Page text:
Letter from Castile Madigan
This letter is my last resort. It is an act of desperation. My hope that it will reach you is tenuous. My hope that you will understand it, even more so.
Many people are bonded by their commonalities, by little truths they share with each other, by interests and ideals. Hazel and I were bonded by our secrets. By our mutual terror in the harm our secrets could do, were they laid bare to our families and loved ones. Our deviances. Our unnaturalness.
Hazel fell in love with my sister, Isabelle, who shared with her things no one outside our family was ever meant to see. I think it is ironic that, given her transgression, my sister was the only one of all of us to escape this strange and groaning land.
I do not know how she escaped. I only know it is far too late for me to do the same.
When I was a child, I wanted to leave my mark. Now I feel I have left it too well. Scored it too deeply into the bones of history.
I don’t know how to describe what I’m seeing.
I will leave this letter with her, with what she has become. I want you to know it was my fault, not Alethe’s. I could not let her go. I think Hazel came closer than anyone besides my sister to escaping this place, even though she had to die to do it. And me, sentimental fool that I am, I could not bear to let her go.
I tried to return her to life. It is an ability I have, in limitation, though it works better with animals than it ever has with humans. When I was eight years old, my dear little cat choked to death on a chicken bone I gave her. I brought her back. She did not live a long life after that, but oh, she was loved. She was loved in a way only those who are lost ever could be.
Hazel did not return to life. I think there must be consent, a willingness on the part of the dead, in order for life to fill them again. And Hazel wanted no part of me anymore. I trapped her. In my own need, my own desperation, I trapped her, a drowning man dragging his rescuer into the deep with him.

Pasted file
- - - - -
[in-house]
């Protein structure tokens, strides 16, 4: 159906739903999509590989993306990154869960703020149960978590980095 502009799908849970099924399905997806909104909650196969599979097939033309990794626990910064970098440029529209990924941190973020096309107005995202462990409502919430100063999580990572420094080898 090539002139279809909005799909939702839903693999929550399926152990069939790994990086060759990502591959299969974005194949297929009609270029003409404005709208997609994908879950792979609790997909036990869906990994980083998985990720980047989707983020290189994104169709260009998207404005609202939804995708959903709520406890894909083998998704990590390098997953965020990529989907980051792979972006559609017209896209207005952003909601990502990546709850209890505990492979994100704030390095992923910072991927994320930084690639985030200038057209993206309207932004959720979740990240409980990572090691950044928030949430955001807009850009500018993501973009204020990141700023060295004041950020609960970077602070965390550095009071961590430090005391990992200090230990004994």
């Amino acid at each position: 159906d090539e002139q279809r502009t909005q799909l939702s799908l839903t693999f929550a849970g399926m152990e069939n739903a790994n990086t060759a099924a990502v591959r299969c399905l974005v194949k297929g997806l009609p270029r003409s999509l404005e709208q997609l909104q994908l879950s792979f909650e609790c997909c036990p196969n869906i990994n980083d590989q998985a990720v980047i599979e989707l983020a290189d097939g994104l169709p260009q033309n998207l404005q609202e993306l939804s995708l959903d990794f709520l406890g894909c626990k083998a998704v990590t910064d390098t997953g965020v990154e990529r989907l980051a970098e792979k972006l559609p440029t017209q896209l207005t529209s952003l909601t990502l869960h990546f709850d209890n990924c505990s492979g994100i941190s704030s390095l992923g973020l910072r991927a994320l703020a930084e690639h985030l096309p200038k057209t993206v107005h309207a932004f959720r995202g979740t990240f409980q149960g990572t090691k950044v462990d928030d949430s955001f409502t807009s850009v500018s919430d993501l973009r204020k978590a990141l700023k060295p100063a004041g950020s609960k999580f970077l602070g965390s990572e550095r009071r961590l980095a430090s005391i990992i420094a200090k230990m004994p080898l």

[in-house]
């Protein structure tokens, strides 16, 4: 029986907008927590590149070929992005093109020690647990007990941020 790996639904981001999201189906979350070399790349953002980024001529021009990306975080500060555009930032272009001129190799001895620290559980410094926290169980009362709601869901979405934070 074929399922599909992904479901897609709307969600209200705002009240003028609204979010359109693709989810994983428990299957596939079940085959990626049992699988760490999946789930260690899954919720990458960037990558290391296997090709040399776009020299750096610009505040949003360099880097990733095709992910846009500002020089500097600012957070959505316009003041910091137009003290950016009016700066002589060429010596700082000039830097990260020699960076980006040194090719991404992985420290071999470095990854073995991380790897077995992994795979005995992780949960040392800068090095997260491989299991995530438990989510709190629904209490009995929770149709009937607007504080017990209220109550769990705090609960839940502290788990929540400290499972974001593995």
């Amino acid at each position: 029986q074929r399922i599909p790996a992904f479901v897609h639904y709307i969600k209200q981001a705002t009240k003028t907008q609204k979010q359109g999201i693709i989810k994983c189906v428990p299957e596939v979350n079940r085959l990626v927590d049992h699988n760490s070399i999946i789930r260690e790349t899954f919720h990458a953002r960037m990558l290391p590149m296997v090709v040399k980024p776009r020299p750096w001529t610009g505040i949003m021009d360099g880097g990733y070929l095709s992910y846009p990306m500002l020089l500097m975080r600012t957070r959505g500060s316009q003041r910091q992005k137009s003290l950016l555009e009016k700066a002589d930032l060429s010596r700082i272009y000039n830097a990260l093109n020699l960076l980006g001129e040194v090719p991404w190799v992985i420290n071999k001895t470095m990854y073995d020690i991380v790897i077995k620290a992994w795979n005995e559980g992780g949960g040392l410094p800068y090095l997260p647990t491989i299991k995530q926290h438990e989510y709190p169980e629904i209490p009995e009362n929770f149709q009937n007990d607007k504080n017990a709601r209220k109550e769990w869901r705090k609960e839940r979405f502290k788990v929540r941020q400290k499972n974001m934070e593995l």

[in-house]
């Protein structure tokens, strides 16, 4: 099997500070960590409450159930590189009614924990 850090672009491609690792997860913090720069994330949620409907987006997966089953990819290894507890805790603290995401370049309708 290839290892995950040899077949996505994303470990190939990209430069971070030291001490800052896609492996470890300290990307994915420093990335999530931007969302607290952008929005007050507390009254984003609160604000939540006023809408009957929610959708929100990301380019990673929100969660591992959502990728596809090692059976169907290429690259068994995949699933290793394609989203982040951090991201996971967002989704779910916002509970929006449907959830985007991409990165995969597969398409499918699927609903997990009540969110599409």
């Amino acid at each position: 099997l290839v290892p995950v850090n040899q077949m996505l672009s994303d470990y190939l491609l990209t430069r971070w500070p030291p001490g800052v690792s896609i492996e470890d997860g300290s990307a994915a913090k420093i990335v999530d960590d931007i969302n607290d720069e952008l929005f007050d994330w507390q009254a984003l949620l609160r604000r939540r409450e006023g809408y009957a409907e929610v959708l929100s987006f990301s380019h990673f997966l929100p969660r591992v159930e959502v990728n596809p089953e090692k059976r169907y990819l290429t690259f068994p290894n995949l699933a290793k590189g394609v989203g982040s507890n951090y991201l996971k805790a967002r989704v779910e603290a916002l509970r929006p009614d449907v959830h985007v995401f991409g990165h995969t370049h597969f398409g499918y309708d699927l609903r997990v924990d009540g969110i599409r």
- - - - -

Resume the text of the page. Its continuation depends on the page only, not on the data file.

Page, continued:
It was that selfishness, the spark of a shared secret. It was what let the woods in.
And Hazel, my oldest and only friend, unfurled.
There is a tree in the manor basement. A white tree.
Oh, god, I can see her.
I watched her lengthening. Her bones ruptured through her skin, splitting, elongating, her fingers and toes, her shins, her arms. I watched each fingertip flower and extend. Her ribs opened like jaws, and from within, the fibers of her lungs twisted between her vertebrae like delicate, choking vines. The plates of her skull undid themselves, opening, blooming, a bloody rose. The column of her spine became the knotted trunk.
I thought she was screaming, but then I realized it was Alethe.
I could not stop her as she swung the axe at the thing that her sister had become, could not offer an explanation when every piece she hacked away only grew back faster, snatching the axe from her hands, winding it up into the trunk and trapping it, and all the while that ceaseless cracking of bone continued, intensified as Hazel grew.
Weeping, Alethe turned back to me, and I saw the horror of understanding cross her face.
Then the woods punished her.
She felt every blow from the axe. It was the work of her own hands that cleaved the flesh from her bones, that struck notches into her back and sides, that opened the gashes on her neck and chest. I could only watch. And she kept her eyes on me the whole time.
When the bones of her sister were slick with her blood, the woods claimed her, too.
Does it help to know their fate? Does it answer anything at all?
She’s here. Her bones. They’re at the base of the tree.
Of fucking course it doesn’t help. Knowing what happened doesn’t explain how, or what did it, or why it’s happening to me. I came here for answers, for ghosts, for something, and all that’s here are dusty bones and crumpled letters to no one. I’m trapped. I’m alone. And I’m sick of digging through this fucking detritus left behind by some rich old family that everyone forgot and no one cares to remember.
I hope this letter offers something, anything. Maybe if you don’t understand it now, you will in time. This danger exists in your time, as it did in ours.
You are not alone, Benjamin Farrow.